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I needed a simple timing profiler to estimate the runtime of some parts of my program (written in OCaml, but I believe this could apply to other functional languages), and I couldn't find a very simple solution, similar to what one would code in an imperative language, using functions such as timer.start/timer.stop. So I tried one using lazy evaluation, and it works quite well for what I need, however I didn't find any references to this method, so I wonder it the approach is flawed or if there is a simpler solution.

So, the question is: do you know about similar implementations for functional languages (especially OCaml)? If so, please indicate them to me, I'd like to borrow some of their ideas to improve my "poorer man's profiler" (I've seen this question but it didn't help me much). From what I've seen, GHC already has a way to collect timing information, so it's probably not an issue for Haskell.

By the way, I tried doing timing profiling as indicated in the OCaml manual (17.4), but it was too "low-level" for what I needed: it gives lots of information at the C function level, which make it harder to evaluate precisely which part of the OCaml code is the culprit.

Below follows my implementation in OCaml (note that I need to add the "lazy" expression everytime I want to measure the time, but at the same time I can finely control how much information I need).

open Unix (* for the timers *)

(** 'timers' associates keys (strings) to time counters, 
   to allow for multiple simultaneous measurements. *)
let timers : (string, (float * float)) Hashtbl.t = Hashtbl.create 1

(** starts the timer associated with key <name> *)
let timer_start (name : string) : unit =
  let now = Unix.times () in
  Hashtbl.replace timers name (now.tms_utime, now.tms_stime)

(** Returns time elapsed between the corresponding call to 
   timer_start and this call *)
let timer_stop (name : string) : float =
  try
    let now = Unix.times () in
    let t = Hashtbl.find timers name in
    (now.tms_utime -. fst t) +. (now.tms_stime -. snd t)
  with
    Not_found -> 0.0

(** Wrapper for the timer function using lazy evaluation *)
let time (s : string) (e : 'a Lazy.t) : 'a =
  timer_start s;
  let a = Lazy.force e in
  let t2 = timer_stop s in
  (* outputs timing information *)
  Printf.printf "TIMER,%s,%f\n" s t2; a


(** Example *)
let rec fibo n = 
  match n with
    | 0 -> 1
    | 1 -> 1
    | n' -> fibo (n - 1) + fibo (n - 2)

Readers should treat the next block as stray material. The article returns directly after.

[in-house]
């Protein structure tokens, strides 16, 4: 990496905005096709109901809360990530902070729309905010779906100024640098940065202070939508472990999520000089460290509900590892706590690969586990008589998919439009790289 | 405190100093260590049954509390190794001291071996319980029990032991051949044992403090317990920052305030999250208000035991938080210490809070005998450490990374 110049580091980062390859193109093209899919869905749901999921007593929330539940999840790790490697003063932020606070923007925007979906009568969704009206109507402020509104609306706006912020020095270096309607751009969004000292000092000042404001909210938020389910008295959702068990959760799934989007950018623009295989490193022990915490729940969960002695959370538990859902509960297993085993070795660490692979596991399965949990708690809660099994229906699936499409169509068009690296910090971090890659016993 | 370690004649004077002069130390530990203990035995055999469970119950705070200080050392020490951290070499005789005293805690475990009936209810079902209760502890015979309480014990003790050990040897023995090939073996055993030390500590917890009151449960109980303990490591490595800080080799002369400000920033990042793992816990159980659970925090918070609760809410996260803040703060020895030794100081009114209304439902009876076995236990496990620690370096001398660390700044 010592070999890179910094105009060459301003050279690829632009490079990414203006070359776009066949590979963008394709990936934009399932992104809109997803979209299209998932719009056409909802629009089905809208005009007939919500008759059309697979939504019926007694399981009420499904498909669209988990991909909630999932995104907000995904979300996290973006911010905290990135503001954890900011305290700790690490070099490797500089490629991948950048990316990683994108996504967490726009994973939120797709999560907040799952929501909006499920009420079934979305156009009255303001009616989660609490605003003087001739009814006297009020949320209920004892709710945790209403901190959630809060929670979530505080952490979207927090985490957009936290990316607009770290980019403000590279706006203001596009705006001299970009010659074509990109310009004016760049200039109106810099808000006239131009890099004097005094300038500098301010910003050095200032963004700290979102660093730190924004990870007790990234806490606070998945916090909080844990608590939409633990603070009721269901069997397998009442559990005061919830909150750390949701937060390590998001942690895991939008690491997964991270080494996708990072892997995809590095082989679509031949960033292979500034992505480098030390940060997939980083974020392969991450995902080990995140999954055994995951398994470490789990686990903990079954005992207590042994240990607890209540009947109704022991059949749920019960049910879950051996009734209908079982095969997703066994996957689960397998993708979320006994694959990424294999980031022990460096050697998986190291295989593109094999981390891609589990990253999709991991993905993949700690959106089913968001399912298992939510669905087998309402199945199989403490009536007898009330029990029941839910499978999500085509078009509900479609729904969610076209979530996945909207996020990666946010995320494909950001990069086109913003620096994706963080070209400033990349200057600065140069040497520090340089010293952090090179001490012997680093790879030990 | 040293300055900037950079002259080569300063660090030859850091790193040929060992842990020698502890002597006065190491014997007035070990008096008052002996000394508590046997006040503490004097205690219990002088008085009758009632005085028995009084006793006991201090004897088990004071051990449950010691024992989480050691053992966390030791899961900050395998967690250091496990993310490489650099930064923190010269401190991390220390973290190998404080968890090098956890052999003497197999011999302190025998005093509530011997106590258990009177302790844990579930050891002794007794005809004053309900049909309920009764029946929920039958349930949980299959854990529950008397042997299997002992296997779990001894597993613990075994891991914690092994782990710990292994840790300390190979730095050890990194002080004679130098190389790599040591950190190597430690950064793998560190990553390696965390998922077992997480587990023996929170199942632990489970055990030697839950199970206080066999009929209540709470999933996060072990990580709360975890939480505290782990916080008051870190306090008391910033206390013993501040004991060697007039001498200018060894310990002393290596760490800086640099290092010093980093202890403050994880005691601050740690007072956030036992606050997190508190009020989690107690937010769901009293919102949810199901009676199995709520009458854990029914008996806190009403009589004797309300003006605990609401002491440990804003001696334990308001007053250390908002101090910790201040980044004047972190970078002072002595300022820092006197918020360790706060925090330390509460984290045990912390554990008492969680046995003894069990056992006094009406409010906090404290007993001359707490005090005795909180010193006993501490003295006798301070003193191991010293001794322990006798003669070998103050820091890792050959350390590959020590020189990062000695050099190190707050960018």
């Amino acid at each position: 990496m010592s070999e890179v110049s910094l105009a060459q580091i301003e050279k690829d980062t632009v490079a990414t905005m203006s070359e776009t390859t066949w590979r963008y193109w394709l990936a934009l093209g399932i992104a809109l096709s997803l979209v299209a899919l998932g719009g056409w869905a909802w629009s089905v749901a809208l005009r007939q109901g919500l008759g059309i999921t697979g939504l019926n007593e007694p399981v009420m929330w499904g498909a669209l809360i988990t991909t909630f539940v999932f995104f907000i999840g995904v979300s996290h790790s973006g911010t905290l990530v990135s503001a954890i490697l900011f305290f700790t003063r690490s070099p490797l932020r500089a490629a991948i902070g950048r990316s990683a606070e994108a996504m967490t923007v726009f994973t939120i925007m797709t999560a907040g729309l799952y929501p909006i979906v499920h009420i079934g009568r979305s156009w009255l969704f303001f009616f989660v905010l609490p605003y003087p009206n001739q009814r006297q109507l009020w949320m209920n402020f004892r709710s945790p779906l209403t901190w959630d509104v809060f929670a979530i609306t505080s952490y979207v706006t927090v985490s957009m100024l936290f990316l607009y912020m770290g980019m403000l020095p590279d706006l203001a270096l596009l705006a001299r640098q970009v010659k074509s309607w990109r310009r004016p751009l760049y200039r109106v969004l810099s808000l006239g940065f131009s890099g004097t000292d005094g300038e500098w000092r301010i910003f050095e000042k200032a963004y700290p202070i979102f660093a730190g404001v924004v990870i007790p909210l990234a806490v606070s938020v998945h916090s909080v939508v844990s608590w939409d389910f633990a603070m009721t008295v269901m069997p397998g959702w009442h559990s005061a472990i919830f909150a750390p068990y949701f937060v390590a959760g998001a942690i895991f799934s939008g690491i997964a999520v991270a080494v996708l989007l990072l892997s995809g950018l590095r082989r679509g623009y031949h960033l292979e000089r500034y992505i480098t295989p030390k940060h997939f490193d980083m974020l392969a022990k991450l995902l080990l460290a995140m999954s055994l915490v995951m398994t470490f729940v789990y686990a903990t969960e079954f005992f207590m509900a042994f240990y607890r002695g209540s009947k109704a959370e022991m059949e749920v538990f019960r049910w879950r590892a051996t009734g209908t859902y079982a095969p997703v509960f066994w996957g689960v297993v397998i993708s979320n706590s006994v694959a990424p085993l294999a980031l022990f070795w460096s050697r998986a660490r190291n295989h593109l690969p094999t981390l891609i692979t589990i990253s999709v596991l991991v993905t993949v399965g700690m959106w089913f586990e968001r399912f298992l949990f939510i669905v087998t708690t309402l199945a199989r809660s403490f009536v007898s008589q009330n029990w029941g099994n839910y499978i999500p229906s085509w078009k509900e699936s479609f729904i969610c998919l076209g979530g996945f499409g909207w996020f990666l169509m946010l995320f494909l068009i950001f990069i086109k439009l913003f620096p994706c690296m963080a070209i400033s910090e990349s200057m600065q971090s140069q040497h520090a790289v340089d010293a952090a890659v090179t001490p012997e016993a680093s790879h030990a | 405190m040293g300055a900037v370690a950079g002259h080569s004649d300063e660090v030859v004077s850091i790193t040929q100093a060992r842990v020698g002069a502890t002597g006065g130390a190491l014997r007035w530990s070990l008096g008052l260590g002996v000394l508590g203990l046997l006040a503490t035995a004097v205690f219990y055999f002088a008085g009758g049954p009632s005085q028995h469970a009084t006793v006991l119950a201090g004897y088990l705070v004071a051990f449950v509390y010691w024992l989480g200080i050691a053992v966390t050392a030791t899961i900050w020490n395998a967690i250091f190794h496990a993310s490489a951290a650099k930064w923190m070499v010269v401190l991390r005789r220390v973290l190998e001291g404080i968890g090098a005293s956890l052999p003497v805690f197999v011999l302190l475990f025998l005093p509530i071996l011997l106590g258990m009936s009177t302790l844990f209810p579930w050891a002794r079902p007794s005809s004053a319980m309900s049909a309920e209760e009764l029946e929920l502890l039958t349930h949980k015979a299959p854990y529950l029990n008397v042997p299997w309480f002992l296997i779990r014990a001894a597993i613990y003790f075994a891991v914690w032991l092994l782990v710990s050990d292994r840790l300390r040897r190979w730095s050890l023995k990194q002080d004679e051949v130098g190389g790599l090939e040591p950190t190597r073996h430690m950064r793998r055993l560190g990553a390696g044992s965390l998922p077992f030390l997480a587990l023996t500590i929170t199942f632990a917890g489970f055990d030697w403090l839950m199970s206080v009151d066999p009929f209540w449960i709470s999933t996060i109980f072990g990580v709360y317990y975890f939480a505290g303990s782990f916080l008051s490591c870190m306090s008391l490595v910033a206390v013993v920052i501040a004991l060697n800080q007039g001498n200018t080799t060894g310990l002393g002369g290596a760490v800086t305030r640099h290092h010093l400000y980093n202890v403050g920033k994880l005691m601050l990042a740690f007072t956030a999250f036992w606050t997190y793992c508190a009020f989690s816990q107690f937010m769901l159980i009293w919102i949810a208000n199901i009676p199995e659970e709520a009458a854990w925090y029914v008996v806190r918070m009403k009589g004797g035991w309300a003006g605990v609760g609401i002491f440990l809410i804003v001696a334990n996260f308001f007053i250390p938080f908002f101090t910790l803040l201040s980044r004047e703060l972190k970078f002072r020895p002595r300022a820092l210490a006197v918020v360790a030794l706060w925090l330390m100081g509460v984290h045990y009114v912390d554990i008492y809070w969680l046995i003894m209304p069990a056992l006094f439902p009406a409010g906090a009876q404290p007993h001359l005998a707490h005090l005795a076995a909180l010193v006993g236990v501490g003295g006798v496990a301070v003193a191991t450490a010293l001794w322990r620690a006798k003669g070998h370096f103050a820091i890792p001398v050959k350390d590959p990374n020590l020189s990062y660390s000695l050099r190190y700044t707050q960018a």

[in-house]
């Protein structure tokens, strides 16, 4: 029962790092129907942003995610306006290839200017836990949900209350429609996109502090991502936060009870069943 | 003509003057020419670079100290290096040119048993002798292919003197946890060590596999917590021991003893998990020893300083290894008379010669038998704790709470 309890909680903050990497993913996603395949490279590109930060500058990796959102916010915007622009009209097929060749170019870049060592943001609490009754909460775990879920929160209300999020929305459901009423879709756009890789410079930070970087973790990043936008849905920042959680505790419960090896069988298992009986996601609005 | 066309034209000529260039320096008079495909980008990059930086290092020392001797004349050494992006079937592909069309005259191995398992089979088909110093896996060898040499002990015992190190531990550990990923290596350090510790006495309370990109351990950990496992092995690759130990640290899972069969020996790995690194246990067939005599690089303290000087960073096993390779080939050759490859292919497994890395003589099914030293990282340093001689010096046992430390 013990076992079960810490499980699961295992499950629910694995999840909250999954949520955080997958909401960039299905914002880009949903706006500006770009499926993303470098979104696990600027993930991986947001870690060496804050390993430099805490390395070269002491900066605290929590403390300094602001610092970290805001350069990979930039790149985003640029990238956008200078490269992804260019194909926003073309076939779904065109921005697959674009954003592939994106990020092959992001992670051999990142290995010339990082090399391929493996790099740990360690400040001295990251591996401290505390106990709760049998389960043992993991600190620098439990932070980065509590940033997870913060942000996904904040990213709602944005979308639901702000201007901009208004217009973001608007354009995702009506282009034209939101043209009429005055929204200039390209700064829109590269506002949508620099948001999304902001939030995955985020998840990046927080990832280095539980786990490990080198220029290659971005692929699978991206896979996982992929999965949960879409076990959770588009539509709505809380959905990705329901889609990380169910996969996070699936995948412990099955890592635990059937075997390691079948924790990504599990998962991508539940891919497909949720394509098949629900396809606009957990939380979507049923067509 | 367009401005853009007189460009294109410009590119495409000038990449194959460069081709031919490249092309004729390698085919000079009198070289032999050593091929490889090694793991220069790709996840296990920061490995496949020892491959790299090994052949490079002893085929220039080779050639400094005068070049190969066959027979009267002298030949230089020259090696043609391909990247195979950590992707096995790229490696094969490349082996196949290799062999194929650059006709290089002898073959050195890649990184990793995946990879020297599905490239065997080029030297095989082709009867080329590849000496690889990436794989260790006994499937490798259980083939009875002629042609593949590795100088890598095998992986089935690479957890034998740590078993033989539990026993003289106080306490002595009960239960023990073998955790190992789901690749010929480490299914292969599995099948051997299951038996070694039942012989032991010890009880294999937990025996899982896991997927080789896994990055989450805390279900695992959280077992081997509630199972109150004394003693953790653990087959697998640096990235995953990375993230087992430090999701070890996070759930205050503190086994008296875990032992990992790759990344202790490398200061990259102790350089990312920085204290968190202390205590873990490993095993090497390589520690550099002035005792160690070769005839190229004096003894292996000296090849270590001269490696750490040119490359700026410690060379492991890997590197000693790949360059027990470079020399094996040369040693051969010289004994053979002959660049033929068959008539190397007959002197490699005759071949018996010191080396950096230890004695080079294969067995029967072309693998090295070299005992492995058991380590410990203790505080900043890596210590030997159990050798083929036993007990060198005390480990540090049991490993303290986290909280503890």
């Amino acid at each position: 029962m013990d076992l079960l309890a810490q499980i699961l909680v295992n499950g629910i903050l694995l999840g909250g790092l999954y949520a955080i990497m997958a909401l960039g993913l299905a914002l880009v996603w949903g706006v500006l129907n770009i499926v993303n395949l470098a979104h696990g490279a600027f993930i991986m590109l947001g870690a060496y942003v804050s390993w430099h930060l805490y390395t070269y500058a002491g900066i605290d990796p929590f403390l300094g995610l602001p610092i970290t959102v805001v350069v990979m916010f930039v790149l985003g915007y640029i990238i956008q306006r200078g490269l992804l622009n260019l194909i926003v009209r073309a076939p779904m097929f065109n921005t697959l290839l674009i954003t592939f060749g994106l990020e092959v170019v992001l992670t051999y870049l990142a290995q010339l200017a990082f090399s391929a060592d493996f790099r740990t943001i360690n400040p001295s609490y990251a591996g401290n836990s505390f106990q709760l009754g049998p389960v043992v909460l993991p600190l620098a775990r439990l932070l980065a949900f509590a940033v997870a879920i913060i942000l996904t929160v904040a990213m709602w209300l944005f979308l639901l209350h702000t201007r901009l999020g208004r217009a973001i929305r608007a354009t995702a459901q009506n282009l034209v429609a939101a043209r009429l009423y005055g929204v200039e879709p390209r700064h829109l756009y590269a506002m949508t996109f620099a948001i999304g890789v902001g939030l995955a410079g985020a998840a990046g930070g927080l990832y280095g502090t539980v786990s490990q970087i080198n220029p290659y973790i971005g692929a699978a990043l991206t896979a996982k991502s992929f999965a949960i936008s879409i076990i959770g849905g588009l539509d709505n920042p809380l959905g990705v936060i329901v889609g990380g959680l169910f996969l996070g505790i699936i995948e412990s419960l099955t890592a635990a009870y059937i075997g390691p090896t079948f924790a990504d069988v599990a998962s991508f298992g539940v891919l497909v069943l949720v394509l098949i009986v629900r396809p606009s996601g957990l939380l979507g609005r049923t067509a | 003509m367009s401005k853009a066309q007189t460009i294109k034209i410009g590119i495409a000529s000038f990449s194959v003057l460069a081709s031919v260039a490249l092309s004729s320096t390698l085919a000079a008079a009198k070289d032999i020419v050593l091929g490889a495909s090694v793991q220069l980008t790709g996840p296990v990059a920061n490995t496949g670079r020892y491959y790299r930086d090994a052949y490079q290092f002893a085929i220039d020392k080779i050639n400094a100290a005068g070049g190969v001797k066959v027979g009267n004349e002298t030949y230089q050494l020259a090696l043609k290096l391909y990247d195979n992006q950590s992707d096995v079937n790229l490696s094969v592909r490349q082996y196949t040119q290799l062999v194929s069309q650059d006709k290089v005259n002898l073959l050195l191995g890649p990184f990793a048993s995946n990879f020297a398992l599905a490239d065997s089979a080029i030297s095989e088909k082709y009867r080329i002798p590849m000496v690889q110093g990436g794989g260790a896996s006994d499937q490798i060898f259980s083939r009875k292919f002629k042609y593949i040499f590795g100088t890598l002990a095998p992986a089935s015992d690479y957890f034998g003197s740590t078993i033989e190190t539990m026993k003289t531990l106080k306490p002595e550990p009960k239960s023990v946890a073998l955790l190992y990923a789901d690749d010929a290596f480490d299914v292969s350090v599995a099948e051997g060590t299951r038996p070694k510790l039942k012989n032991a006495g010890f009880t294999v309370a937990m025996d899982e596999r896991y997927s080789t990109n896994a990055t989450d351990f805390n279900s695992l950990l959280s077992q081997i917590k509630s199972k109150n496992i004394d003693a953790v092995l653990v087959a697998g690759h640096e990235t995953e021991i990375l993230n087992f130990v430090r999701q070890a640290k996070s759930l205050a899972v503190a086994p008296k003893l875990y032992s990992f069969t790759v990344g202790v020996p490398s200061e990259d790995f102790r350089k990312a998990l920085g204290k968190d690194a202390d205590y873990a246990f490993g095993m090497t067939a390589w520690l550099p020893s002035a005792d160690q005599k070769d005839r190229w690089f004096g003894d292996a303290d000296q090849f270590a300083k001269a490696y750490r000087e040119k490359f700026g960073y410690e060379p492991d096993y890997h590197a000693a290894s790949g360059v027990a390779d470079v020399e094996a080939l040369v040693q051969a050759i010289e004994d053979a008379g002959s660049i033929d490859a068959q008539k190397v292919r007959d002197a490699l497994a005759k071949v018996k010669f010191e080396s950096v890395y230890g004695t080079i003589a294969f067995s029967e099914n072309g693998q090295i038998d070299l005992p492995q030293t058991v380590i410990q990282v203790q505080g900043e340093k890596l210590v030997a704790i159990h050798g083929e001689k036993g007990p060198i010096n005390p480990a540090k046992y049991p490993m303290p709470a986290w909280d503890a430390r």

let main =
  let f = time "fibo" (lazy (fibo 42)) in
  Printf.printf "f = %d\n" f
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1  
This looks good to me (the archetypal poor man). I've written some systems like this and they've worked for me. You don't really need to use the lazy facility as far as I can see. Seems like you could just pass a thunk (fun () -> expr), which might avoid allocating then throwing away a little extra structure for the lazy value. (AFAIK a lazy value is equivalent to a lambda and a box.) But lazy expressions are notationally a little suaver I guess. –  Jeffrey Scofield Aug 14 '12 at 21:06
    
The thunk is indeed the best choice, I originally wanted to avoid it but then when I had to use the somewhat ugly "lazy" wrapper, I didn't consider going back to the previous solution... thanks! –  dhekir Aug 15 '12 at 14:29
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2 Answers 2

Unix.times measures CPU time, not wall-clock time. So this is suitable only for computational code that spends all of its time in CPU. And BTW hashtbl is not needed, even for multiple simultaneous measurements, just return the start time in timer_start and substract it in timer_stop.

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Indeed, I had refactored some code to simplify it and I didn't even notice the hashtable wasn't needed anymore... –  dhekir Aug 15 '12 at 14:27
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up vote 1 down vote accepted

Merging the ideas from @Jeffrey_Scofield and @ygrek, the "poorest man's timing profiler" is indeed so simple it would barely require mention at all, which would explain why I hadn't found it. So I've merged their answers and produced a much simpler version:

open Unix (* for the timers *)

(* Wrapper for the timer function using a "unit -> 'a" thunk *)
let time (s : string) (e : unit -> 'a) : 'a =
  let tstart = Unix.times () in
  let a = e () in
  let tend = Unix.times () in
  let delta = (tend.tms_utime -. tstart.tms_utime) +. 
              (tend.tms_stime -. tstart.tms_stime) in
  (* outputs timing information *)
  Printf.printf "TIMER,%s,%f\n" s delta; a

(* Example *)
let rec fibo n = 
  match n with
    | 0 -> 1
    | 1 -> 1
    | n' -> fibo (n - 1) + fibo (n - 2)

let main =
  let f = time "fibo" (fun () -> fibo 42) in
  Printf.printf "f = %d\n" f
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